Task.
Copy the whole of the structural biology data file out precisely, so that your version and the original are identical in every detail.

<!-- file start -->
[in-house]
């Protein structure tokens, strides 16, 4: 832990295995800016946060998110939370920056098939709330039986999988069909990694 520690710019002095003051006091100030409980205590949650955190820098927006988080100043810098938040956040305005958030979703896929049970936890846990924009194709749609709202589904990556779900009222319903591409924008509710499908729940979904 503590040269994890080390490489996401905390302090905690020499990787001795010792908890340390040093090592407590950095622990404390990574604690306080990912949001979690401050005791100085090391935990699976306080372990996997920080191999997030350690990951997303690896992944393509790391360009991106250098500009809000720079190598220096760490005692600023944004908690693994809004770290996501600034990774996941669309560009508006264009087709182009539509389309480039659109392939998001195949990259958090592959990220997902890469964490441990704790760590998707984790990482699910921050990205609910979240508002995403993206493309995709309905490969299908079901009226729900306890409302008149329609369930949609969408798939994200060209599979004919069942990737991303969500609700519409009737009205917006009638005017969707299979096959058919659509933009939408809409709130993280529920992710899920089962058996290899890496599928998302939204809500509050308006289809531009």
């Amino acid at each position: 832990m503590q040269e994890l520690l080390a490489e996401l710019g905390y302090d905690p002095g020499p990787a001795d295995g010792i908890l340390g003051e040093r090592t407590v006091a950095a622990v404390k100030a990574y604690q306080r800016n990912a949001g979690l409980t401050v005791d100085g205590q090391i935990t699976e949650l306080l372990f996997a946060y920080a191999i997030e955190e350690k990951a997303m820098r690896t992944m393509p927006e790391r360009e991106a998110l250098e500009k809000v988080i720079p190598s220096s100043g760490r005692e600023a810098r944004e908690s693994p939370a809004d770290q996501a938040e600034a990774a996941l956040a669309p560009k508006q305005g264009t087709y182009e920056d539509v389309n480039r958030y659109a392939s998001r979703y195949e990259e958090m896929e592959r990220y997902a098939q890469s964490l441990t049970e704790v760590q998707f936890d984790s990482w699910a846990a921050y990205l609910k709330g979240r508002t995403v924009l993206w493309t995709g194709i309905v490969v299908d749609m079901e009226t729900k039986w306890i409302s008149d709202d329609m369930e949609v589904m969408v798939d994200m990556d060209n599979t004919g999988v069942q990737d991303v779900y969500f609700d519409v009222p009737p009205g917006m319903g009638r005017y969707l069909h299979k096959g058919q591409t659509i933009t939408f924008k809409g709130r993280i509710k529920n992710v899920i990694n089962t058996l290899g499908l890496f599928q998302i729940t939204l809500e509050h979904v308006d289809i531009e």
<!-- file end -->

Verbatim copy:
[in-house]
């Protein structure tokens, strides 16, 4: 832990295995800016946060998110939370920056098939709330039986999988069909990694 520690710019002095003051006091100030409980205590949650955190820098927006988080100043810098938040956040305005958030979703896929049970936890846990924009194709749609709202589904990556779900009222319903591409924008509710499908729940979904 503590040269994890080390490489996401905390302090905690020499990787001795010792908890340390040093090592407590950095622990404390990574604690306080990912949001979690401050005791100085090391935990699976306080372990996997920080191999997030350690990951997303690896992944393509790391360009991106250098500009809000720079190598220096760490005692600023944004908690693994809004770290996501600034990774996941669309560009508006264009087709182009539509389309480039659109392939998001195949990259958090592959990220997902890469964490441990704790760590998707984790990482699910921050990205609910979240508002995403993206493309995709309905490969299908079901009226729900306890409302008149329609369930949609969408798939994200060209599979004919069942990737991303969500609700519409009737009205917006009638005017969707299979096959058919659509933009939408809409709130993280529920992710899920089962058996290899890496599928998302939204809500509050308006289809531009």
């Amino acid at each position: 832990m503590q040269e994890l520690l080390a490489e996401l710019g905390y302090d905690p002095g020499p990787a001795d295995g010792i908890l340390g003051e040093r090592t407590v006091a950095a622990v404390k100030a990574y604690q306080r800016n990912a949001g979690l409980t401050v005791d100085g205590q090391i935990t699976e949650l306080l372990f996997a946060y920080a191999i997030e955190e350690k990951a997303m820098r690896t992944m393509p927006e790391r360009e991106a998110l250098e500009k809000v988080i720079p190598s220096s100043g760490r005692e600023a810098r944004e908690s693994p939370a809004d770290q996501a938040e600034a990774a996941l956040a669309p560009k508006q305005g264009t087709y182009e920056d539509v389309n480039r958030y659109a392939s998001r979703y195949e990259e958090m896929e592959r990220y997902a098939q890469s964490l441990t049970e704790v760590q998707f936890d984790s990482w699910a846990a921050y990205l609910k709330g979240r508002t995403v924009l993206w493309t995709g194709i309905v490969v299908d749609m079901e009226t729900k039986w306890i409302s008149d709202d329609m369930e949609v589904m969408v798939d994200m990556d060209n599979t004919g999988v069942q990737d991303v779900y969500f609700d519409v009222p009737p009205g917006m319903g009638r005017y969707l069909h299979k096959g058919q591409t659509i933009t939408f924008k809409g709130r993280i509710k529920n992710v899920i990694n089962t058996l290899g499908l890496f599928q998302i729940t939204l809500e509050h979904v308006d289809i531009e």